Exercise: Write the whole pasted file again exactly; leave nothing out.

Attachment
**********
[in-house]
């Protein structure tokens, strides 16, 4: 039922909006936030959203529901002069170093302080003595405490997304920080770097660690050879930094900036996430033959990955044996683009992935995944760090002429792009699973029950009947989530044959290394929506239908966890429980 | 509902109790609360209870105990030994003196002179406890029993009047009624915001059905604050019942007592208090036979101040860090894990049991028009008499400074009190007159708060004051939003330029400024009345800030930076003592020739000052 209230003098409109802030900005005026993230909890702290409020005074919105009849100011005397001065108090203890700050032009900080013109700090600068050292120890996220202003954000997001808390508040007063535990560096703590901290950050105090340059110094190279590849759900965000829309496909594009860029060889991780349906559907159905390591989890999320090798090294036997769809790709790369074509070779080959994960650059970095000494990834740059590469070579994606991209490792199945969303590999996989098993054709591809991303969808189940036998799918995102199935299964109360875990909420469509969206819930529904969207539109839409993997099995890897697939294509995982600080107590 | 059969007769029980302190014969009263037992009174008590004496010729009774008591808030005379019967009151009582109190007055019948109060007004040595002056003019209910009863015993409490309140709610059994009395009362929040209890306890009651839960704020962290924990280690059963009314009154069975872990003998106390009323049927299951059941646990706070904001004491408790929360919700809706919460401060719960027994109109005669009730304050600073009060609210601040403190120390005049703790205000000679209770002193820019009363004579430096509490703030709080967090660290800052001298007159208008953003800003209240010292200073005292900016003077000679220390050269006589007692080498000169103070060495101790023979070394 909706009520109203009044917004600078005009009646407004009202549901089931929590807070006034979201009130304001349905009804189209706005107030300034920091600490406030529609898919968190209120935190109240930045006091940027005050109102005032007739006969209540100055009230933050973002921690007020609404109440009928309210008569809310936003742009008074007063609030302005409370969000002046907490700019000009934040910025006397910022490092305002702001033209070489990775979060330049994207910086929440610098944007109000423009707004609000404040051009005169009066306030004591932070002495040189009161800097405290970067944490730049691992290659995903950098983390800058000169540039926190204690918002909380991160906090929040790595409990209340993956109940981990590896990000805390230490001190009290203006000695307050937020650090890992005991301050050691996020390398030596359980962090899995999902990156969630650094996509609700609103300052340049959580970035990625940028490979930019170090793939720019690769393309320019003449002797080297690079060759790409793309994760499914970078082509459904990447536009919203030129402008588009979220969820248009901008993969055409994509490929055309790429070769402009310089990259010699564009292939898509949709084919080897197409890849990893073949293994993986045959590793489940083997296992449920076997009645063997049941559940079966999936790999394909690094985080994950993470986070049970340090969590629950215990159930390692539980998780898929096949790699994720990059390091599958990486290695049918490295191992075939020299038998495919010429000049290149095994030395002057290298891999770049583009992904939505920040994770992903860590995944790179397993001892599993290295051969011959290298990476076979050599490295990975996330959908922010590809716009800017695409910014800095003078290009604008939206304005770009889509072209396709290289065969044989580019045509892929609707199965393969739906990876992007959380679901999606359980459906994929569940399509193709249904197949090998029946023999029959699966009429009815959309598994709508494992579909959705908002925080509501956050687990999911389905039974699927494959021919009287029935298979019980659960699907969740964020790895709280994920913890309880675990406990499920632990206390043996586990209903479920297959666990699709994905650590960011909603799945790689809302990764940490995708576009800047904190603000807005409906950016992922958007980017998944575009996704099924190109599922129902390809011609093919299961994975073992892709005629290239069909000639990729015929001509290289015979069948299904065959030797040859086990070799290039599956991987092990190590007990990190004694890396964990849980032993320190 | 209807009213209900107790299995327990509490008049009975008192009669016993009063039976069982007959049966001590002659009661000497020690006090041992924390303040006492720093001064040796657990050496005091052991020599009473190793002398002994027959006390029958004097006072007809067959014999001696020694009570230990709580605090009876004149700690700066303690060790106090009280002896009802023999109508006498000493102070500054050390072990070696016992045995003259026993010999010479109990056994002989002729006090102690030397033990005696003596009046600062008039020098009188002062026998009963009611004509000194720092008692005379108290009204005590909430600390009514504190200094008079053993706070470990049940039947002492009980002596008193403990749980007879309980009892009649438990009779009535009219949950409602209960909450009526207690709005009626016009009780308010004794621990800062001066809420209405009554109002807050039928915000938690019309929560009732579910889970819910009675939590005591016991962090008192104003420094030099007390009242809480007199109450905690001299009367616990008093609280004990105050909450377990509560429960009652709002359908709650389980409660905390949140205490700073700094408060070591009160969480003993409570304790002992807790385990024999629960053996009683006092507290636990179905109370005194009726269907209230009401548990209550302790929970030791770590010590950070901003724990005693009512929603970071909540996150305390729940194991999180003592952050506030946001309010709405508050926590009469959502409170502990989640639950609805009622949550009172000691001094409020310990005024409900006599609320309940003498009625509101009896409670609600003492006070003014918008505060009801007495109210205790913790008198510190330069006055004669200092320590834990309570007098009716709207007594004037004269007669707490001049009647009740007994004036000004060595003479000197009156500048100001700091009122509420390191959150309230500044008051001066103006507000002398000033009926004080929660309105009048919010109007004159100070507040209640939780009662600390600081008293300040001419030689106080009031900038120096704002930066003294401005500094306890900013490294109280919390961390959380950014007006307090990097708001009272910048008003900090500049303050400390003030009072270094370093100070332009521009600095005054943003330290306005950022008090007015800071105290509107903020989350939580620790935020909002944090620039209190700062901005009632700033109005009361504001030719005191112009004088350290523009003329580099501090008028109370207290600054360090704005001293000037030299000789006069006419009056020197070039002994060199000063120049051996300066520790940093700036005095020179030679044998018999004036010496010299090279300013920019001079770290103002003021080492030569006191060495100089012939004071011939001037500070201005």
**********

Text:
[in-house]
């Protein structure tokens, strides 16, 4: 039922909006936030959203529901002069170093302080003595405490997304920080770097660690050879930094900036996430033959990955044996683009992935995944760090002429792009699973029950009947989530044959290394929506239908966890429980 | 509902109790609360209870105990030994003196002179406890029993009047009624915001059905604050019942007592208090036979101040860090894990049991028009008499400074009190007159708060004051939003330029400024009345800030930076003592020739000052 209230003098409109802030900005005026993230909890702290409020005074919105009849100011005397001065108090203890700050032009900080013109700090600068050292120890996220202003954000997001808390508040007063535990560096703590901290950050105090340059110094190279590849759900965000829309496909594009860029060889991780349906559907159905390591989890999320090798090294036997769809790709790369074509070779080959994960650059970095000494990834740059590469070579994606991209490792199945969303590999996989098993054709591809991303969808189940036998799918995102199935299964109360875990909420469509969206819930529904969207539109839409993997099995890897697939294509995982600080107590 | 059969007769029980302190014969009263037992009174008590004496010729009774008591808030005379019967009151009582109190007055019948109060007004040595002056003019209910009863015993409490309140709610059994009395009362929040209890306890009651839960704020962290924990280690059963009314009154069975872990003998106390009323049927299951059941646990706070904001004491408790929360919700809706919460401060719960027994109109005669009730304050600073009060609210601040403190120390005049703790205000000679209770002193820019009363004579430096509490703030709080967090660290800052001298007159208008953003800003209240010292200073005292900016003077000679220390050269006589007692080498000169103070060495101790023979070394 909706009520109203009044917004600078005009009646407004009202549901089931929590807070006034979201009130304001349905009804189209706005107030300034920091600490406030529609898919968190209120935190109240930045006091940027005050109102005032007739006969209540100055009230933050973002921690007020609404109440009928309210008569809310936003742009008074007063609030302005409370969000002046907490700019000009934040910025006397910022490092305002702001033209070489990775979060330049994207910086929440610098944007109000423009707004609000404040051009005169009066306030004591932070002495040189009161800097405290970067944490730049691992290659995903950098983390800058000169540039926190204690918002909380991160906090929040790595409990209340993956109940981990590896990000805390230490001190009290203006000695307050937020650090890992005991301050050691996020390398030596359980962090899995999902990156969630650094996509609700609103300052340049959580970035990625940028490979930019170090793939720019690769393309320019003449002797080297690079060759790409793309994760499914970078082509459904990447536009919203030129402008588009979220969820248009901008993969055409994509490929055309790429070769402009310089990259010699564009292939898509949709084919080897197409890849990893073949293994993986045959590793489940083997296992449920076997009645063997049941559940079966999936790999394909690094985080994950993470986070049970340090969590629950215990159930390692539980998780898929096949790699994720990059390091599958990486290695049918490295191992075939020299038998495919010429000049290149095994030395002057290298891999770049583009992904939505920040994770992903860590995944790179397993001892599993290295051969011959290298990476076979050599490295990975996330959908922010590809716009800017695409910014800095003078290009604008939206304005770009889509072209396709290289065969044989580019045509892929609707199965393969739906990876992007959380679901999606359980459906994929569940399509193709249904197949090998029946023999029959699966009429009815959309598994709508494992579909959705908002925080509501956050687990999911389905039974699927494959021919009287029935298979019980659960699907969740964020790895709280994920913890309880675990406990499920632990206390043996586990209903479920297959666990699709994905650590960011909603799945790689809302990764940490995708576009800047904190603000807005409906950016992922958007980017998944575009996704099924190109599922129902390809011609093919299961994975073992892709005629290239069909000639990729015929001509290289015979069948299904065959030797040859086990070799290039599956991987092990190590007990990190004694890396964990849980032993320190 | 209807009213209900107790299995327990509490008049009975008192009669016993009063039976069982007959049966001590002659009661000497020690006090041992924390303040006492720093001064040796657990050496005091052991020599009473190793002398002994027959006390029958004097006072007809067959014999001696020694009570230990709580605090009876004149700690700066303690060790106090009280002896009802023999109508006498000493102070500054050390072990070696016992045995003259026993010999010479109990056994002989002729006090102690030397033990005696003596009046600062008039020098009188002062026998009963009611004509000194720092008692005379108290009204005590909430600390009514504190200094008079053993706070470990049940039947002492009980002596008193403990749980007879309980009892009649438990009779009535009219949950409602209960909450009526207690709005009626016009009780308010004794621990800062001066809420209405009554109002807050039928915000938690019309929560009732579910889970819910009675939590005591016991962090008192104003420094030099007390009242809480007199109450905690001299009367616990008093609280004990105050909450377990509560429960009652709002359908709650389980409660905390949140205490700073700094408060070591009160969480003993409570304790002992807790385990024999629960053996009683006092507290636990179905109370005194009726269907209230009401548990209550302790929970030791770590010590950070901003724990005693009512929603970071909540996150305390729940194991999180003592952050506030946001309010709405508050926590009469959502409170502990989640639950609805009622949550009172000691001094409020310990005024409900006599609320309940003498009625509101009896409670609600003492006070003014918008505060009801007495109210205790913790008198510190330069006055004669200092320590834990309570007098009716709207007594004037004269007669707490001049009647009740007994004036000004060595003479000197009156500048100001700091009122509420390191959150309230500044008051001066103006507000002398000033009926004080929660309105009048919010109007004159100070507040209640939780009662600390600081008293300040001419030689106080009031900038120096704002930066003294401005500094306890900013490294109280919390961390959380950014007006307090990097708001009272910048008003900090500049303050400390003030009072270094370093100070332009521009600095005054943003330290306005950022008090007015800071105290509107903020989350939580620790935020909002944090620039209190700062901005009632700033109005009361504001030719005191112009004088350290523009003329580099501090008028109370207290600054360090704005001293000037030299000789006069006419009056020197070039002994060199000063120049051996300066520790940093700036005095020179030679044998018999004036010496010299090279300013920019001079770290103002003021080492030569006191060495100089012939004071011939001037500070201005």